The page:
Brooklyn Assemblymember William F. Boyland, Jr. has been convicted of 21 felony counts of bribery, conspiracy, extortion, wire fraud and theft.
These are all criminal offenses that he was found by a jury to have committed against elderly constituents and the State of New York by directly exploiting his position as representative of the 55th Assembly District in Bedford-Stuyvesant, Brownsville, Bushwick, Crown Heights and Ocean Hill.
The conviction came in federal court on Thursday, March 6 and resulted in immediate expulsion from the Assembly. He faces up to 20 years each on the extortion, wire fraud and extortion-related conspiracy counts, and up to 10 years each on the bribery and theft counts, and up to five years each on the remaining conspiracy counts. Sentencing is scheduled for June 30.
Boyland also faces at least $250,000 in fines on each of the 21 counts, as well as criminal forfeiture and mandatory restitution.
“The breadth and pervasiveness of the corruption exposed by this prosecution is staggering. Wherever there was an opportunity for William Boyland to corruptly line his own pockets, he took it,” said Loretta E. Lynch, U.S. Attorney for the Eastern District. “By soliciting bribes, by stealing funds intended to help the elderly, and by defrauding New York State and the Assembly, Boyland cravenly pursued his own interest at the expense of his constituents. . .Today’s verdict ensures that Boyland will be held accountable for his corrupt actions.”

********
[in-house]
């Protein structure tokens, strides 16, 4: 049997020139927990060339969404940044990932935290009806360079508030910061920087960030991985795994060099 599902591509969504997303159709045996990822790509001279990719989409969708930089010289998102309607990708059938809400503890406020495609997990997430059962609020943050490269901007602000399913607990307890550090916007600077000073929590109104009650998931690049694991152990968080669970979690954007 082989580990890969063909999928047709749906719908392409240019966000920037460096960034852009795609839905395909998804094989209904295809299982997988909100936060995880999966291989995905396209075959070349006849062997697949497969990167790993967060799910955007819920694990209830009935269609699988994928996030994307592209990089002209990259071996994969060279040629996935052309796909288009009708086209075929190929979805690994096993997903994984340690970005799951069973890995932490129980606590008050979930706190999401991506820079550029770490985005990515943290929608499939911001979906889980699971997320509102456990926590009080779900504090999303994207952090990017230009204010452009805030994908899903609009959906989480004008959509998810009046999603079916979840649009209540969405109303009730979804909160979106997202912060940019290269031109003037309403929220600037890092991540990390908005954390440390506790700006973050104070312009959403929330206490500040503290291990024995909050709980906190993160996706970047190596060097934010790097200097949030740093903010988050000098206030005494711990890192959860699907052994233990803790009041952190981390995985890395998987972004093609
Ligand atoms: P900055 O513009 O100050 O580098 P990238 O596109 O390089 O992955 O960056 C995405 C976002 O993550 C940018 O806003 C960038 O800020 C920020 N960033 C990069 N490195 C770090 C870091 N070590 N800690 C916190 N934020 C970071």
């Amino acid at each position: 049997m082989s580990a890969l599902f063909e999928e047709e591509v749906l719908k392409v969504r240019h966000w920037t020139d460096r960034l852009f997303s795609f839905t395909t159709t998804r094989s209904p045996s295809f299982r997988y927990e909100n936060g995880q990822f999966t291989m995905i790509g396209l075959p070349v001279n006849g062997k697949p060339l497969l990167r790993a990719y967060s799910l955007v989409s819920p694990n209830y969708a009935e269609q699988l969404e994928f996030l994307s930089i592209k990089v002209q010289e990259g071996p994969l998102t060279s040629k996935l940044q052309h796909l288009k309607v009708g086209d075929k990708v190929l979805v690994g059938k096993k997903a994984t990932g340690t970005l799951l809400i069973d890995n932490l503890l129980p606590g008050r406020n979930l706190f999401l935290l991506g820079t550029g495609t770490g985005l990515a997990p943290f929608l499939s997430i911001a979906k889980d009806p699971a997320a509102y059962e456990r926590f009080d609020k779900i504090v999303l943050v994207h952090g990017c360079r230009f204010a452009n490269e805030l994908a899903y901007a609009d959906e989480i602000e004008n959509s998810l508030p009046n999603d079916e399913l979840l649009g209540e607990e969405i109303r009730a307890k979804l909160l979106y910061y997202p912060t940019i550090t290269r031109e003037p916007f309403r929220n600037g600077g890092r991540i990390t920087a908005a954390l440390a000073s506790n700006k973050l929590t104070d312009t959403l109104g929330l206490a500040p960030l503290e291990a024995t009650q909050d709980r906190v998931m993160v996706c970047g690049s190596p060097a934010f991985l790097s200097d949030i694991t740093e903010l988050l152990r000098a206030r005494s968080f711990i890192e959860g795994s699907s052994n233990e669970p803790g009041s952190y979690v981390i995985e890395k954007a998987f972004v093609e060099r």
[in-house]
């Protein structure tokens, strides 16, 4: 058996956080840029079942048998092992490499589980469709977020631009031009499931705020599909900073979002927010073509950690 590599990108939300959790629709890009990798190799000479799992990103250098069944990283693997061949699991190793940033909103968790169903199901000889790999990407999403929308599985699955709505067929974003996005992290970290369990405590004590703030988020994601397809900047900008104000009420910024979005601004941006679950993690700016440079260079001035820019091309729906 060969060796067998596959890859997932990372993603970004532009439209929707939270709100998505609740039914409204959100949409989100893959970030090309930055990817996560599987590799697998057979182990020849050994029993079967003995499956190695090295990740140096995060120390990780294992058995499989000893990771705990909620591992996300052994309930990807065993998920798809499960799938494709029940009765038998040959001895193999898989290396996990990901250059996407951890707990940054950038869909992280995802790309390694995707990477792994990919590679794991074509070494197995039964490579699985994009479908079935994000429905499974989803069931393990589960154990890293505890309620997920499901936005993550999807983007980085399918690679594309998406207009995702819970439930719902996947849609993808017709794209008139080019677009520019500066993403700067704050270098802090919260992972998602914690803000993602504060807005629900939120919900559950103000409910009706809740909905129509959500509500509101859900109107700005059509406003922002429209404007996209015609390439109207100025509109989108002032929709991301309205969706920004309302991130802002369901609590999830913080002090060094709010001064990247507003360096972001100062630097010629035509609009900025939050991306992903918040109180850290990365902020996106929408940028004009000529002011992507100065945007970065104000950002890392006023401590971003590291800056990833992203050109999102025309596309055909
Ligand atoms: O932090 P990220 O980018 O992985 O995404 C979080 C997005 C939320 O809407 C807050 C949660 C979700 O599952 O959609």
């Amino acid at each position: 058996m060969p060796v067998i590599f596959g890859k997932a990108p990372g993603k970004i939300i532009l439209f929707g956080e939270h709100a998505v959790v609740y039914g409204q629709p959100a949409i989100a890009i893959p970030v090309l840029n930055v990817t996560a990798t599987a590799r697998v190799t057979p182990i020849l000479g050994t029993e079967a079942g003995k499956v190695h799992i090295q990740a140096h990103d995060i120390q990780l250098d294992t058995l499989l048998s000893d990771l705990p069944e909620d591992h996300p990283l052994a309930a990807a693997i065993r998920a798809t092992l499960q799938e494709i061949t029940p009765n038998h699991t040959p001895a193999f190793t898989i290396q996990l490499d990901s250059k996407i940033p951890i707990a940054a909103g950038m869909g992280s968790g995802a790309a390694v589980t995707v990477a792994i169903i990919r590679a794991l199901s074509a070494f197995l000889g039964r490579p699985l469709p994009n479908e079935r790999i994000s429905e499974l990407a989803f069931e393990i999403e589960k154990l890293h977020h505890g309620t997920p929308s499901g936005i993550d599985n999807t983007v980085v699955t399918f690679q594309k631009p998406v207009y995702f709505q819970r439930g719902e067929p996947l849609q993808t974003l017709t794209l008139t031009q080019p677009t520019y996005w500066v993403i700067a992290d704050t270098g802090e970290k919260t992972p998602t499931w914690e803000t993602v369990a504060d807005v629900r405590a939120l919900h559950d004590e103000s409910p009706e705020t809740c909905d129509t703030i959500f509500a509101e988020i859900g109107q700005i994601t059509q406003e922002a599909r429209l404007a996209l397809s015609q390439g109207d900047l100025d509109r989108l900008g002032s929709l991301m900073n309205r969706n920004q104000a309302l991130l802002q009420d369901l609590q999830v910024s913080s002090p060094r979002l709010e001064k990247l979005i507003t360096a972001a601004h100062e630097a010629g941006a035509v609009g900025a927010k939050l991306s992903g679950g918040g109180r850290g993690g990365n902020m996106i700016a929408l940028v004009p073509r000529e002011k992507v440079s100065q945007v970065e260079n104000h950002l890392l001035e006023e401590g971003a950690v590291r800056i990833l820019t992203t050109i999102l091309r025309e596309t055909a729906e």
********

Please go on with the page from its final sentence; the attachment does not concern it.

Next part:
The charges were supported by evidence collected between January, 2007 and December, 2011. These included false travel vouchers and extorted and accepted bribes on behalf of businessmen and undercover FBI agents.
Boyland was previously acquitted of bribery charges in a 2011 case that resulted in the conviction of then-State Senator Carl Kruger. He is a member of a Brooklyn political dynasty that began with his uncle, former Assemblymember Thomas Boyland, and continued with his father, former Assemblymember William F. Boyland, Sr. Boyland’s sister Tracy is a former councilmember.
Boyland’s expulsion represents the fourth vacancy in Brooklyn’s delegation to the state Assembly, and the 12th overall in the state Legislature, with 10 vacancies in the Assembly and two in the State Senate.